Value stream mapping is one of the tools of the Lean Manufacturing methodology, and one of the most powerful techniques for business growth.
This technique has a huge range of applications in all kinds of industries, from manufacturing and logistics to software development. And if you’re looking to create or strengthen your workflows, this is one of the best tools to achieve it.
For this reason, we will explain what VSM is, its different types and when and how you can apply this method. In addition, we will give you some of our best tips to put it into practice and improve your value streams.
Table of Content
What is value stream mapping?
Value stream mapping is a visual tool. In other words, a map.
A map to illustrate workflows, organizational processes and business strategies.
A map used in Lean Manufacturing and Lean Management to identify and eliminate “waste”. That is, all those activities that do not add any value to the work process.
This map is an invaluable resource when it comes to optimizing workflows at all levels. And although it was devised to perfect production lines, it can be applied in countless industrial and business contexts.
This map can illustrate work processes in great detail from start to finish. And when we say “fine detail,” we mean everything from the stages of each process to the activities, decisions, people and materials involved, among many other elements.
The best part: you can use the map to thoroughly analyze your current processes, but also to develop future value streams. Flows where you have refined your current processes and eliminated their flaws and weaknesses.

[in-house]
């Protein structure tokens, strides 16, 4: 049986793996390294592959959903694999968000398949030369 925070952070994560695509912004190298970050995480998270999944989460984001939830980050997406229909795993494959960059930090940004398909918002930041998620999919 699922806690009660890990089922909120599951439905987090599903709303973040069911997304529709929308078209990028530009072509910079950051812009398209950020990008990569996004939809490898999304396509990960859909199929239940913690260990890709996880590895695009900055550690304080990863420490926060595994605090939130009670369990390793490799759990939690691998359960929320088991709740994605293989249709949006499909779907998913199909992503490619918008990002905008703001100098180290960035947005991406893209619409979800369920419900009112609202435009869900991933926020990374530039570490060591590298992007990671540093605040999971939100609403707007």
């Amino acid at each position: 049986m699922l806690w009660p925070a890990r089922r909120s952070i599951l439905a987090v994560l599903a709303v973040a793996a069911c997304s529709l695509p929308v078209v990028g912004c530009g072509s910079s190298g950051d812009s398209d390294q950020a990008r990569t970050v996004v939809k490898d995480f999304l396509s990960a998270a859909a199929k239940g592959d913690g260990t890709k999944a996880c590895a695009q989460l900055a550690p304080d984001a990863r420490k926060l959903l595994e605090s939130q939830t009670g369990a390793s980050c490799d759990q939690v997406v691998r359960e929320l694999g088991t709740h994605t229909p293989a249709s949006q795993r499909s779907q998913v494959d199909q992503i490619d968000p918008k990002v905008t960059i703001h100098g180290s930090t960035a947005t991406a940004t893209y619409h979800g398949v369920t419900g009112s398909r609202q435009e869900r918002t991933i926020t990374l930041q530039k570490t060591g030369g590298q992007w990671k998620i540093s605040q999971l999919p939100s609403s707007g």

Now, to better understand how to map value streams and how to create a high-caliber VSM, we need to understand the concept of value stream and its parent methodology: the Lean methodology.
The Lean methodology
The Lean methodology is one of the preferred agile methodologies for production process improvement and business management.
This philosophy was born in the Toyota production system in the 1970s, thanks to engineers Taiichi Ohno, Eiyy Toyoda and Shigeo Shingo. Since then, it has become the basis for countless industrial and business strategies around the world.
The objectives of this philosophy are:
- Maximizing the value of business processes.
- Minimizing waste in workflows.
- Ensuring high quality products and services through much more efficient processes.
In other words, to achieve the best results with the minimum possible resources.
Of course, we are talking about financial resources, time, effort, space, machinery, materials and human resources?…
Now, let’s take a look at its key concepts:
- Value: any activity, process or characteristic of a product or service that is valuable to the customer. In other words, everything that represents tangible benefits for the customer, emphasizing what the customer is looking for and what he needs.
- Waste: anything that doesn’t add value at all to the final product or service. For example, unnecessary waiting times, overproduction, repetitive checks, redundant or unnecessary procedures and defects.
- Value stream: the complete end-to-end process, including all activities, communication channels, materials and so on to deliver the final product or service.
- Continuous improvement: the Lean philosophy is based on constant review of work processes, as well as analysis and continuous improvement. This is where the value stream map becomes an essential factor in putting this methodology into practice.
The 3 phases of the VSM
This map can be applied in the following versions. Each of these versions can be applied on its own. However, if you want a total view of your work processes and how to improve them, it’s best to work with all of them.
These versions are: